Why The Wildlife Trusts believe in beavers
For hundreds of years, the furry, paddle-tailed figure of the Eurasian beaver has been missing from the rivers of the UK. Once widespread, they were hunted to extinction for their fur, meat and scent-glands (used for making perfume). The last wild British beaver died in Scotland in the 16th century.
Beavers are a keystone species which means that they play a crucial role in how an ecosystem functions. By building dams, digging ditches and coppicing trees, beavers can alter their surroundings in a big way – and in a way that has many benefits for people and wildlife. Beavers can create large areas of water-retaining wetland, slowing the flow of streams and rivers and protecting the land downriver from flooding, as well as reducing silt and improving water quality. These restored wetlands also provide essential habitat for a wealth of plants and animals.
With these benefits, it’s easy to see why there is so much interest in bringing beavers back to the UK. The Wildlife Trusts are leading partnerships of government agencies, farmers, other charities and universities, working together to bring back this amazing mammal, and, importantly, to monitor their impact on the landscape. Below are some of the benefits of beavers we are already seeing across the UK.
Getting into deep water
Beavers by their very nature, love deep water. They are timid animals and require deep ponds as a route of escape. By increasing the capacity of the land to store water, beavers create a more consistent outflow below their dams.
Beaver activity in the Scottish Beaver Trial, led by Scottish Wildlife Trust and the Royal Zoological Society of Scotland, has increased the capacity of the land to hold water. This could mean that flood risks downstream are lower during storm events, and that more water will be available during droughts.
Beaver and co.
The mix of wetland habitats that beavers create helps other wildlife to thrive, including otters, water voles, birds, dragonflies and fish.
Thanks to the work of the beavers in Kent Wildlife Trust’s Ham Fen Beaver Project, wetland species are returning after long absences. They’ve seen the first water voles and otters in decades, and a rare plant – the few-flowered spike rush has been recorded for the first time in over a century.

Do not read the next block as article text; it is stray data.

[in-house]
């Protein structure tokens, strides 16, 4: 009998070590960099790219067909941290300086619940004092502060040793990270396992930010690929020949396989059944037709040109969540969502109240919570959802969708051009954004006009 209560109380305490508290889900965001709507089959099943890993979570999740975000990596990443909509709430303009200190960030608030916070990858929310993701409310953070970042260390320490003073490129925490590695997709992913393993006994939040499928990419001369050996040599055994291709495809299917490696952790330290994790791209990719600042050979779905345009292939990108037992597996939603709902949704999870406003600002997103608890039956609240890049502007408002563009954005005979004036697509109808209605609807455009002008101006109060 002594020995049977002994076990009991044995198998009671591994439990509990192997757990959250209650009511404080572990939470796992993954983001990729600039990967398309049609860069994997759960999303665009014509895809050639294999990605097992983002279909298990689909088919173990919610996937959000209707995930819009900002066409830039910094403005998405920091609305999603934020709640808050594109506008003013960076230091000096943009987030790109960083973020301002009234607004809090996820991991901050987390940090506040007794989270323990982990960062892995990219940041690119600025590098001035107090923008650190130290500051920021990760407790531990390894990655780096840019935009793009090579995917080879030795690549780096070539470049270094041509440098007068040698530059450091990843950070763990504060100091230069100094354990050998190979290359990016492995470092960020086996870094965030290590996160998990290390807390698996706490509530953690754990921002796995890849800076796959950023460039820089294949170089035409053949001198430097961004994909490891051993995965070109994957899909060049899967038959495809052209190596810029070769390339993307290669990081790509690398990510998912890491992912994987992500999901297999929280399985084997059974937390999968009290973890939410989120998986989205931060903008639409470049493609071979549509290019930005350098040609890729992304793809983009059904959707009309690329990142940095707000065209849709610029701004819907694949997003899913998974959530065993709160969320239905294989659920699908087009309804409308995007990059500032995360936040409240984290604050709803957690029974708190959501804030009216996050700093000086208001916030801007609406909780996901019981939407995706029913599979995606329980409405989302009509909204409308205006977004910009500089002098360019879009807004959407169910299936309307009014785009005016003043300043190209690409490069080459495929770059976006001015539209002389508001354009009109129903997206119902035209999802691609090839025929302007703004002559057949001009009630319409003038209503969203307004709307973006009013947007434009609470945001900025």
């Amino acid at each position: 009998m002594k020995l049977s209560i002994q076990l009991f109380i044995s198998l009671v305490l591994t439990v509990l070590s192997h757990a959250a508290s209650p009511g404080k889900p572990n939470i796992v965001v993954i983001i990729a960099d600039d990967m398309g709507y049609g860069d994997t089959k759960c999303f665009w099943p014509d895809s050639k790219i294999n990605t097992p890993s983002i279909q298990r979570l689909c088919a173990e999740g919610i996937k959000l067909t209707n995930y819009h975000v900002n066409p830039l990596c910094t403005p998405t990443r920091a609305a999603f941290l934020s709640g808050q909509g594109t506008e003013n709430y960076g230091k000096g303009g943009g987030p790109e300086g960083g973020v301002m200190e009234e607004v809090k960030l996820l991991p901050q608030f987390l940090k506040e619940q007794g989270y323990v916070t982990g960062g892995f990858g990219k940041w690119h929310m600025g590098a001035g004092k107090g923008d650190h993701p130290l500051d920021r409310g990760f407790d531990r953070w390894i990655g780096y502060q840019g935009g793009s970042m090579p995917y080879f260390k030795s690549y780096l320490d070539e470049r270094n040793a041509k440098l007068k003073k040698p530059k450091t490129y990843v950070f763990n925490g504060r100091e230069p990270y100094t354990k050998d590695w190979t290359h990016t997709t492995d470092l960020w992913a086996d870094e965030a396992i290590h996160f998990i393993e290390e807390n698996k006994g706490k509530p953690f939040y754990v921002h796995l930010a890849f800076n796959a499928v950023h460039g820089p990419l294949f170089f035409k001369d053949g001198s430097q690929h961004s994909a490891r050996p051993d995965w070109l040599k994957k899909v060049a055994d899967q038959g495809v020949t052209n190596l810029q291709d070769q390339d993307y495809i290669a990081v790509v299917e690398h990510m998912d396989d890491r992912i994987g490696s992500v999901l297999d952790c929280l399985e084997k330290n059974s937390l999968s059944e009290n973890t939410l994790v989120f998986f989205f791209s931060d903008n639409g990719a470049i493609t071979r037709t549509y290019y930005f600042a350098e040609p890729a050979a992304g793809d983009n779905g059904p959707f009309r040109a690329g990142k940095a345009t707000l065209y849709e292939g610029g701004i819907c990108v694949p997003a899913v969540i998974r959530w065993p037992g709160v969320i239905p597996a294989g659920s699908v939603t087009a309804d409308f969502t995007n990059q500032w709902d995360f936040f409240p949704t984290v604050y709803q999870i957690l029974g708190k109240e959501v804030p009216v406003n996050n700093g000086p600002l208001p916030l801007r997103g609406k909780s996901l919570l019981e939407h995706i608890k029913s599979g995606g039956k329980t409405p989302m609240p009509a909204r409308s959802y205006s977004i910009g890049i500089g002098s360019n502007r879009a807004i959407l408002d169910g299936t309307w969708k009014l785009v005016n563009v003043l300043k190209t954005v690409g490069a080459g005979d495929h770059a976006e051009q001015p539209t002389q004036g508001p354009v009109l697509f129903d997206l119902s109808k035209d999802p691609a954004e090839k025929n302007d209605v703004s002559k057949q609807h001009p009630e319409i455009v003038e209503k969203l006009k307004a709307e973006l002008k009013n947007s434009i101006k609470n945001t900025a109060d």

As beaver dams slow the flow of water, sediment and nutrients are deposited in ponds. This returns sediment and nutrients to the land and improves the quality of the water flowing out of the site.
This effect has been demonstrated by the Devon Beaver Project, run by Devon Wildlife Trust. Here scientists have found that during storms and heavy rainfall, each litre of surface water leaving the beaver-modified site contained three times less sediment than the water entering the site. This makes less work for water companies having to clean up water before we can drink it.
People are fascinated by beavers
Beavers are charismatic animals, attracting nature lovers and wildlife enthusiasts. The presence of beavers provides an opportunity for nature tourism, giving people the chance to connect with nature through the chance to spot this magnificent mammal.
The Cornwall Beaver Project is situated in a wooded valley on a working dairy farm in mid-Cornwall. Over 1000 people have been shown around the Cornwall Beaver Project so far, with Woodland Valley farm seeing increasing bookings for residential stays from schools, colleges and universities.
The future of UK beavers
A number of Wildlife Trusts are undertaking projects and scientific studies to develop a greater understanding of the impacts of beavers on the modern landscape.
A new report, The Wildlife Trusts’ Beaver Reintroductions, gives an overview of some of the work underway across The Wildlife Trust movement. Click here to read more.